TREE Fund does not discriminate on the basis of race, color, creed, gender, sexual orientation, disability or national or ethnic origin. Current trustees of TREE Fund or any member of the family of any such trustee are ineligible to receive grants from TREE Fund.
AWARD PROCESS AND FUNDS DISTRIBUTION
Recommendations on grant awards will be presented by the Research Committee to the TREE Fund Board of Trustees for approval in early December 2017, and grant recipient(s) will be notified in writing within two weeks of Trustee approval. A Grant Conditions and Agreement form will be provided with notification, and it must be completed within two weeks of notification, and returned to TREE Fund with all required supporting documentation.
Upon TREE Fund’s receipt of the signed Grant Conditions and Agreement form and additional required documents, the full amount of the award less $800 will be sent to the recipient. This $800 retention will be held until final and successful completion of all required documentation, including a fair and complete financial statement reflecting the original budget submitted and the actual expenditures. This final report is due to TREE Fund within 15 days of the project completion date identified in the application.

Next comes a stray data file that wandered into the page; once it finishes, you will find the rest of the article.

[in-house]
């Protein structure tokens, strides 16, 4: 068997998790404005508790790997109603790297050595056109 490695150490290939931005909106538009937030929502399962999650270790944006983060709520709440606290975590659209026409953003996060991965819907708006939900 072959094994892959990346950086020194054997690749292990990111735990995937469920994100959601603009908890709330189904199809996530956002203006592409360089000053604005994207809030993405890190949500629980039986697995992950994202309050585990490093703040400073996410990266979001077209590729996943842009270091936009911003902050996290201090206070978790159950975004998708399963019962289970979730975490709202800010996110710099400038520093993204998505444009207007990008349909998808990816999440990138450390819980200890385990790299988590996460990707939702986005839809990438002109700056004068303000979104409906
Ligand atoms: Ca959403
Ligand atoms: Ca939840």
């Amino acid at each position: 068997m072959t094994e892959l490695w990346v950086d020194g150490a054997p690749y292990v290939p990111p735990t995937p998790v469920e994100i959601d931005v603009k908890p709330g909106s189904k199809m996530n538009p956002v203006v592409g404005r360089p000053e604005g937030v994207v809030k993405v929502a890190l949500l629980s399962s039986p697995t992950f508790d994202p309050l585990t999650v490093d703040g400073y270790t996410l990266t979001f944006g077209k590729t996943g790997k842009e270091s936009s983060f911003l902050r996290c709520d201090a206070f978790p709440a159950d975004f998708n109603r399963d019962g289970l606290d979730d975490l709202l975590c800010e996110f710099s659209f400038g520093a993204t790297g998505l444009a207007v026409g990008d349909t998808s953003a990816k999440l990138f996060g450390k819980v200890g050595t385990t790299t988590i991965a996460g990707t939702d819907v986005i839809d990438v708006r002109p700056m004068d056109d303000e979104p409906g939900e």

Applicants are strongly encouraged to review the sample Grant Conditions and Agreement forms (which can be viewed here) with their employers’ financial or grant management offices, as appropriate, to ensure that the Agreement Forms can be signed expeditiously upon receipt. Potential difficulties with Agreement terms that are identified during the application process may be considered and negotiated more favorably than those presented after the grant award process. Grant recipients will also be required to submit a brief summary of their projects in lay terms, as well as a photo for use in TREE Fund and industry publications, prior to initial payment being disbursed.